Why Knowledge Building?
Complex, global problems (so-called “wicked problems”) such as climate change, economic downturns, and international political upheaval require a citizenry that can thrive in working with complexity and dealing with creative problem-solving. Thomas Homer-Dixon (2000) has argued that the magnitude of global problems is incongruous with society’s capacity to tackle them; he conceptualizes this discrepancy as the “ingenuity gap,” that is, “the critical gap between our need for ideas to solve complex problems and our actual supply of those ideas.” From this perspective, the greatest limitation for solving complex, global problems is society’s capacity to innovate and generate novel solutions and ideas.
Dealing with complexity is not only about solving future problems. It also reflects the here and now. Facer (2011) conceptualises a future that is not an "inevitability", a "predetermined landscape", but one which we actively shape. Within that context dealing with complexity reflects an aptitude that is vital in building the capacity within our young people to shape their own future. And it not only reflects the needs of today's society, but also how it already functions. Experts are working with increasingly complex problems and incomplete epistemic objects within rapidly emerging and disappearing projects taking place in inter-organizational boundary zones (Engestro ̈m and Blackler 2005). Within this environment, present-day students will be expected to engage in designing, creating, sharing, and manufacturing complex cultural artifacts by capitalizing on versatile collaborative technologies. The focus on knowledge-intensive work is increasingly concerned with the systematic pursuit of novelty and innovation rather than mere transmission or mechanical application of information.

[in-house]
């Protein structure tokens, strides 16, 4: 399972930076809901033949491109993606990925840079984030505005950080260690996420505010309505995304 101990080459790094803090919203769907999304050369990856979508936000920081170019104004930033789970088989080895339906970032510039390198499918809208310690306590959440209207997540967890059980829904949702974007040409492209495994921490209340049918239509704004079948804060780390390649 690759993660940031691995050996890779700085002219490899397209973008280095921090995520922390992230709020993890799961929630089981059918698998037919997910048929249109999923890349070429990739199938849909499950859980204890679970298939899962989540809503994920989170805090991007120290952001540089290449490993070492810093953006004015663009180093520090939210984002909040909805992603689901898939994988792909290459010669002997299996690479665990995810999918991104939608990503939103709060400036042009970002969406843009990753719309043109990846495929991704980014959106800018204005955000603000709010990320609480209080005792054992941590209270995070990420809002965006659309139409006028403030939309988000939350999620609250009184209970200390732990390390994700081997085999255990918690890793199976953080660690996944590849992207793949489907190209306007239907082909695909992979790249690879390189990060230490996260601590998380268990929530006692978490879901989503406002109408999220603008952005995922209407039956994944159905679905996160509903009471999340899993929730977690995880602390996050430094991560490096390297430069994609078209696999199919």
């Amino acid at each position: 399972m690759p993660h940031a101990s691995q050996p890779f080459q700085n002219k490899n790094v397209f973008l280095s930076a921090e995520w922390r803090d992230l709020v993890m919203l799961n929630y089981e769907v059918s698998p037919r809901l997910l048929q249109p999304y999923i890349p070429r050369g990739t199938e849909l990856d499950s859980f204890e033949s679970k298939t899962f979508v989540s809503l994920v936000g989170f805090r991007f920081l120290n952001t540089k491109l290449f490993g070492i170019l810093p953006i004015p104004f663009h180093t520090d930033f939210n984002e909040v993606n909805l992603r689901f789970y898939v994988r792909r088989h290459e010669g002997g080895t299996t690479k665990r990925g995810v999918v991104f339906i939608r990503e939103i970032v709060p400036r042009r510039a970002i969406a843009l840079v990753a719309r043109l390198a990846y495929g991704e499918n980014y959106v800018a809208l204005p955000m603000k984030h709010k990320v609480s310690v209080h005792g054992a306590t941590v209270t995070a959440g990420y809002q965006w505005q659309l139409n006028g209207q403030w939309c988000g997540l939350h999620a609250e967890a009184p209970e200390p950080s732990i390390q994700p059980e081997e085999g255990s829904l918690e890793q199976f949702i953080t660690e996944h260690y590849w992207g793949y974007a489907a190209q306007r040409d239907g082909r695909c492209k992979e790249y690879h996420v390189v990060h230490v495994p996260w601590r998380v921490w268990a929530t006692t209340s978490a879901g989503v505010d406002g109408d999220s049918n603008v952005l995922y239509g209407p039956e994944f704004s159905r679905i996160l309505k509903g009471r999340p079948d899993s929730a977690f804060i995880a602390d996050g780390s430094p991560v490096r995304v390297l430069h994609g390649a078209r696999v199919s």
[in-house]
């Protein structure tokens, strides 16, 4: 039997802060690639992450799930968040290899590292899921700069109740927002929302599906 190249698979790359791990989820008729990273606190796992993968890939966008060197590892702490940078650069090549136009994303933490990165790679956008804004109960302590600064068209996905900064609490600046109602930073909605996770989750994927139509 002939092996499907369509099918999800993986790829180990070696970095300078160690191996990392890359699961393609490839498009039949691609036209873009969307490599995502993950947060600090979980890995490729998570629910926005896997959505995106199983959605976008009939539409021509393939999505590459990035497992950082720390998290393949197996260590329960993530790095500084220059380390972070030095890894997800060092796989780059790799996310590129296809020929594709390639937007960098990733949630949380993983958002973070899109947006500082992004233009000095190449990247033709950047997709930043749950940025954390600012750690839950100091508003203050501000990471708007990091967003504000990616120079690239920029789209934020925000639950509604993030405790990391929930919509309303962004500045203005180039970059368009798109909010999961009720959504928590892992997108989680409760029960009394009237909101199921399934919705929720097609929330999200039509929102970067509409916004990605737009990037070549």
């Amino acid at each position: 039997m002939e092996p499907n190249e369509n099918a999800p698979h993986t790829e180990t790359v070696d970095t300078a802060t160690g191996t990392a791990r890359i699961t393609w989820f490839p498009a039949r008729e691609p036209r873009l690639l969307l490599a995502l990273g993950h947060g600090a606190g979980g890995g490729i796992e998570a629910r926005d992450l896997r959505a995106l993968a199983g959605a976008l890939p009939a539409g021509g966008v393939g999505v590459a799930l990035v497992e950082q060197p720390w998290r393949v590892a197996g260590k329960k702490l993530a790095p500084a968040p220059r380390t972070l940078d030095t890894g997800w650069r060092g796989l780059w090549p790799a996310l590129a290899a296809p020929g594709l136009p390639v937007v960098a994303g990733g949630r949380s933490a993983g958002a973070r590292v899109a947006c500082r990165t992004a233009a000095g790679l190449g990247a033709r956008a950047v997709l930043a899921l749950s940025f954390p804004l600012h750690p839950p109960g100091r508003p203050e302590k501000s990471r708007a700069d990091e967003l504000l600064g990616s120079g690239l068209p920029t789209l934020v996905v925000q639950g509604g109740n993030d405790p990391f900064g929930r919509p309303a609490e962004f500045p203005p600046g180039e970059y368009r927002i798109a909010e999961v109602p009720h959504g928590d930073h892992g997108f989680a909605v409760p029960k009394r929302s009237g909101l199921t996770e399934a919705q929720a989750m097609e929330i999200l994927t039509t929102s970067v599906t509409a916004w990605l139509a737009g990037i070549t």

In Education, there is an urgent need to design pedagogical practices, and create new learning opportunities to develop young people’s innovative capacity (Lai, 2014a). Instead of focusing on reproducing knowledge, students must be able to “actively interact with [knowledge]: to understand, critique, manipulate, create, and transform it” (Bolstad & Gilbert, 2008, p.39).
The Knowledge Building approach represents an effort to refashion education as a knowledge-creating enterprise—to make it more attuned to the knowledge age (Bereiter and Scardamalia 2006). This requires that students function as epistemic agents—setting goals, monitoring progress, recognizing dead ends, rekindling interest, planning next steps, and so forth (Scardamalia 2002). To exercise such agency, students must continually make decisions under conditions of uncertainty. Under similar conditions, mature knowledge creators will assess the promisingness of different topics, directions of inquiry, data sources, hypotheses, and so on. They will judge options not only on the basis of present value but also on the basis of their potential for further development—that is, judge the likelihood that an idea will be productive, decide on next steps, and analyze successes and failures following from their decisions.
The challenge of fostering the appropriate dispositions and aptitudes are fully recognised within the New Zealand Curriculum which sets a vision for young people who “seize the opportunities offered by new knowledge and technologies to secure a sustainable social, cultural, economic, and environmental future for our country”, who will develop as“...lifelong learners who are confident, and creative, connected and actively involved” (The New Zealand Curriculum 2007 p.4), to will become “competent thinkers and problem solvers...actively seek, use and create knowledge (p.12). We, therefore, have a moral imperative to explore educational approaches that will foster these dispositions and knowledge. Knowledge Building is an approach that so fully aligns with this intent, that it should become an integral part of the NZ educational context.